Ginseng May Help Treat Schizophrenia

Study Shows Herbal Preparation May Help Reduce Hard-to-Treat Symptoms

Medically Reviewed by Louise Chang, MD on May 08, 2008
From the WebMD Archives

May 8, 2008 (Washington) -- A form of Asian ginseng shows promise for relieving schizophrenia symptoms that are difficult to treat.

In a small study, patients had fewer negative symptoms -- such as lack of motivation and a severe reduction in emotional expression known as "flat affect" -- when they took Panax ginseng than when they took a placebo.

Schizophrenia afflicts 3.2 million Americans. Though there is no cure, antipsychotic medications are very effective at reducing what doctors call the "positive" symptoms of schizophrenia -- hallucinations, delusions, and disordered thinking.

But "what causes the most impairment are 'negative' symptoms and cognitive impairment," says National Institute of Mental Health Director Thomas Insel, MD. They include flat affect, lack of pleasure or motivation in everyday life, and an inability to converse meaningfully, even when forced to interact.

Animal and lab studies suggest that Panax ginseng hits some of the same targets in the brain as drugs being developed to treat both negative and positive symptoms of schizophrenia, according to Canadian researchers.

They studied Panax ginseng in 42 schizophrenia patients who continued to suffer negative symptoms despite treatment with antipsychotic medications.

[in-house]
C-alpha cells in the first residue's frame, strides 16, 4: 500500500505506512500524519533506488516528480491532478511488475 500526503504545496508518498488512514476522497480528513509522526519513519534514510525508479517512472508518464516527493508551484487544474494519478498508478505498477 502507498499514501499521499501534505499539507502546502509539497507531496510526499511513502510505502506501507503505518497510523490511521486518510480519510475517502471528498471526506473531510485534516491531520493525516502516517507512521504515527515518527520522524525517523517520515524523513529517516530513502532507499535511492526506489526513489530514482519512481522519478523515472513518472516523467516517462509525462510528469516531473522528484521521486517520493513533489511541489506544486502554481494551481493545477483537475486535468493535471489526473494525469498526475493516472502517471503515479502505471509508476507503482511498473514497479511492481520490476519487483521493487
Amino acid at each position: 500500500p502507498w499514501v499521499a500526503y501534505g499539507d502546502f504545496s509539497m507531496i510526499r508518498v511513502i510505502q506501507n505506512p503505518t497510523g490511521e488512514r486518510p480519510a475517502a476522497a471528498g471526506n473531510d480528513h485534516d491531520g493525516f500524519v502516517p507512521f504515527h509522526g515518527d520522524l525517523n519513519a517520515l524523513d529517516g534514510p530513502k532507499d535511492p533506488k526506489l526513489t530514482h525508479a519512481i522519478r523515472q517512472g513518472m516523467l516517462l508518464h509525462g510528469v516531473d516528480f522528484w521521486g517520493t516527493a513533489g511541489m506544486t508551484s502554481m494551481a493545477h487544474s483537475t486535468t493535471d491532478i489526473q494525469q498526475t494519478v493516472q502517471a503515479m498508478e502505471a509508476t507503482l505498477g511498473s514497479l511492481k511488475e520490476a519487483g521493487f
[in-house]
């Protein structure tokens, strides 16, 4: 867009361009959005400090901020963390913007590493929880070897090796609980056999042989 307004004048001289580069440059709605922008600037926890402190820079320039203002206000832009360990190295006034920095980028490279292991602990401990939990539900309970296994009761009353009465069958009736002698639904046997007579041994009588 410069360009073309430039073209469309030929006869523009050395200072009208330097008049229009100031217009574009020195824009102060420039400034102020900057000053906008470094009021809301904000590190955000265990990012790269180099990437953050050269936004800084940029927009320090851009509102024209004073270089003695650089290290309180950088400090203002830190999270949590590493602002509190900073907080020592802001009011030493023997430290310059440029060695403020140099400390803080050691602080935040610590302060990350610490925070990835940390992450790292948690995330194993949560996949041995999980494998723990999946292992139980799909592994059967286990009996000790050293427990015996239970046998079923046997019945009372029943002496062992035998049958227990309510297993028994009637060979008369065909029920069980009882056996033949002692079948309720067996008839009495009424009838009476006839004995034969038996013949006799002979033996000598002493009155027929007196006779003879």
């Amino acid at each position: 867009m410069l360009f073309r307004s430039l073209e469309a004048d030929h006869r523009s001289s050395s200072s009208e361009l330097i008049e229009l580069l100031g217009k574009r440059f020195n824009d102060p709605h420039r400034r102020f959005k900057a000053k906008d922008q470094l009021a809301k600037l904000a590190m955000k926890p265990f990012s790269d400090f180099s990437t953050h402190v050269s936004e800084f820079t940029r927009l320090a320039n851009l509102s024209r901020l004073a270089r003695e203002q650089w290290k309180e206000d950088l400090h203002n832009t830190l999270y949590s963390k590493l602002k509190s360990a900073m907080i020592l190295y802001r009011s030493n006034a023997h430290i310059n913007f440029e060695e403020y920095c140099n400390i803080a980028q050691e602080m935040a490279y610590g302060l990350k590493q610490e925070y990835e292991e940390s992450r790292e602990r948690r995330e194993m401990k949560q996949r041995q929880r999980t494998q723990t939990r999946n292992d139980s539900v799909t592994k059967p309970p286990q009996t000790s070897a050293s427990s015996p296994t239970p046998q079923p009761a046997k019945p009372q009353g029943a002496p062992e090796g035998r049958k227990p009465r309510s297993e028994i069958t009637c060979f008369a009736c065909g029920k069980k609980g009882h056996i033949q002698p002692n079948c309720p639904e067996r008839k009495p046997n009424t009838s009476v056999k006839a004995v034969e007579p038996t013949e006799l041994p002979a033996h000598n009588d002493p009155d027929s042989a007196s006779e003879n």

Ginseng and Schizophrenia Symptoms

The patients were given one of two doses of Panax ginseng or a placebo for eight weeks. Then, patients taking ginseng were switched to placebo and patients on placebo were given ginseng for another eight weeks.

Patients continued to take their standard antipsychotic drugs throughout the study.

Results showed that patients were 50% less likely to have flat affect when taking the higher, 200-milligram dose of ginseng than when taking placebo.

The higher dose also significantly reduced other negative symptoms, says Simon S. Chiu, MD, PhD, associate professor of psychiatry at the University of Western Ontario.

"Unexpectedly, ginseng's effect on reducing symptoms continued even when the patients were crossed over to placebo," he tells WebMD.

Side effects, including dry mouth and constipation, were no more likely with ginseng treatment than placebo.

The results were presented at the annual meeting of the American Psychiatric Association.

Chiu says that "it's too soon to tell people to take ginseng for schizophrenia. But it shows promise as an adjunct to their other antipsychotic medications."

A larger, longer study pitting Asian ginseng against placebo in schizophrenia patients whose negative symptoms persist on antipsychotic medication is merited, he adds.

David Baron, DO, chairman of the committee that chose which studies to highlight at the meeting, tells WebMD that some studies of complementary and alternative medical remedies are "lacking in science. But this is potentially promising."

"There's a signal here; the fact that Panax ginseng works on the same brain receptors [as antipsychotic drugs] makes it something to look at," says Baron, professor and chairman of the department of psychiatry at Temple University in Philadelphia.

Show Sources


American Psychiatric Association 2008 Annual Meeting, Washington, D.C., May 3-8, 2008.

Thomas Insel, MD, director, National Institute of Mental Health, Rockville, Md.

David Baron, DO, chairman, American Psychiatric Association program committee; professor and chairman, department of psychiatry, Temple University, Philadelphia.

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